California Resources is pulling back on spending amid oil price plunge

California Resources expects 2015 capital spending to drop about 75% from last year

With global oil prices in free fall, December probably wasn't the best time for a new oil and natural gas company to ring the opening bell on the New York Stock Exchange.

But California Resources Corp., although new to public markets, traces a long history through the ups and downs of the energy business.

California Resources took shape as a separate firm in 2013 and 2014 as parent Occidental Petroleum Corp. ended nearly a century in Los Angeles.

What was then the nation's fourth-largest oil company moved its headquarters to Houston as part of a major corporate overhaul and spun off California Resources. The spinoff was completed Dec. 1.

Shareholders irate over Occidental's lackluster stock performance drove the breakup of the firm that had been founded in 1920 and had been led for many years by oil industry legend Armand Hammer.

As the name suggests, California Resources is focused solely on oil and natural gas exploration and drilling inside the state.

No one in the oil patch has been spared by the sharp petroleum price drop from 2014 highs above $100 a barrel to close to $50 a barrel at the end of the year.

FactSet Research Systems said that the world's 24 largest energy companies collectively lost more than $260 billion in market value during the price plunge.

That's why energy companies from the smallest on up to Exxon Mobil Corp. have slashed capital spending plans and are cutting back on the number of wells they plan to operate.

California Resources is doing the same, according to Chief Executive Todd A. Stevens.

"We plan our capital program in 2015 to be in the range of $400 million to $450 million, which represents an approximate 75% reduction from our 2014 capital investment of $2.1 billion," Stevens recently told an investors conference.

Although the corporation is new, "we have a group of managers and employees who have been there and done that," Stevens said, later adding "the operational responsiveness and the assets have already been tested a number of times over."

Occidental named Stevens president and chief executive of the new company in July. Stevens had been with Occidental for 19 years, most recently as vice president of corporate development.

William E. Albrecht, an Occidental vice president since 2008 and president of Occidental Oil and Gas Americas since 2011, was named California Resources' executive chairman of the board.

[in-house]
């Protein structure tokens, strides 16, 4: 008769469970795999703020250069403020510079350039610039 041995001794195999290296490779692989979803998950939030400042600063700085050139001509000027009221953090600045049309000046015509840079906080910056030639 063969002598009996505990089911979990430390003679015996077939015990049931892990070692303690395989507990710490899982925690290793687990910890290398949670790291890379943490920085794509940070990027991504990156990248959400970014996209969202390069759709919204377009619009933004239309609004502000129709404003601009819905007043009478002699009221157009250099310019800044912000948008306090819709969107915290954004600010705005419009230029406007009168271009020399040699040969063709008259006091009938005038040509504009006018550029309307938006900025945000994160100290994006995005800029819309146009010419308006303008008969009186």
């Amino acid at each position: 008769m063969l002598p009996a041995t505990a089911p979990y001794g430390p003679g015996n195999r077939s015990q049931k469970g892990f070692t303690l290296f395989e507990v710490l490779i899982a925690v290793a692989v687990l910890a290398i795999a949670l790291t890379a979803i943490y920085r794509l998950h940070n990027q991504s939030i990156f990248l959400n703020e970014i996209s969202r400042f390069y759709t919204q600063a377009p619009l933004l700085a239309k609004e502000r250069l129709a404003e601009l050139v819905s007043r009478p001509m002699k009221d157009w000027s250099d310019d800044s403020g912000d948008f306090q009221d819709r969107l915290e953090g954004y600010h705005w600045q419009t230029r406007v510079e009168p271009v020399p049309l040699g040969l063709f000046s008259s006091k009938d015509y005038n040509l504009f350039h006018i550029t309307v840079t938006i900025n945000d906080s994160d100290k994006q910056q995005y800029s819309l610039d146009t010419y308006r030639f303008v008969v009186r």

The latest

California Resources still occupies the old Oxy headquarters building in Westwood, which is due to be sold this year. On Monday, the company will announce plans to move to Chatsworth.

"We're going to be staying in Los Angeles," Stevens said in an interview. "When you are deciding on where you should place a corporate headquarters, you want a place where there is a lot of talent, and Mayor Garcetti has been very welcoming. This is a good place for us."

Late last month, California Resources' board approved the company's first quarterly dividend of 1 cent a share. The company also increased the size of its board to 10, adding Catherine A. Kehr, who has been a director of Southwestern Energy Co. since 2011.

Accomplishments

It might not be considered very big on a global scale, but the California company will remain the state's biggest natural gas producer.

California Resource's assets are substantial. They include about 2.3 million acres in the state, including oil and natural gas basins in the Los Angeles area and the San Joaquin Valley.

Challenges

Oil prices have fallen more than 50% from 2014 highs and may not have bottomed out yet.

Only 14 drilling rigs are active on land in California, down from 48 in June, according to oil field services company Baker Hughes.

Even with widespread oil industry cutbacks in capital spending, which will lead to tighter supplies, it may be months before that begins to push prices higher.

U.S. supplies of commercial crude oil recently hit a record 407 million barrels. That's the biggest glut of oil since the U.S. Energy Information Administration began keeping track of such numbers 33 years ago.

Analysts

Wall Street analysts have not yet begun regular coverage of the new firm.

ronald.white@latimes.com

Twitter: @RonWLATimes

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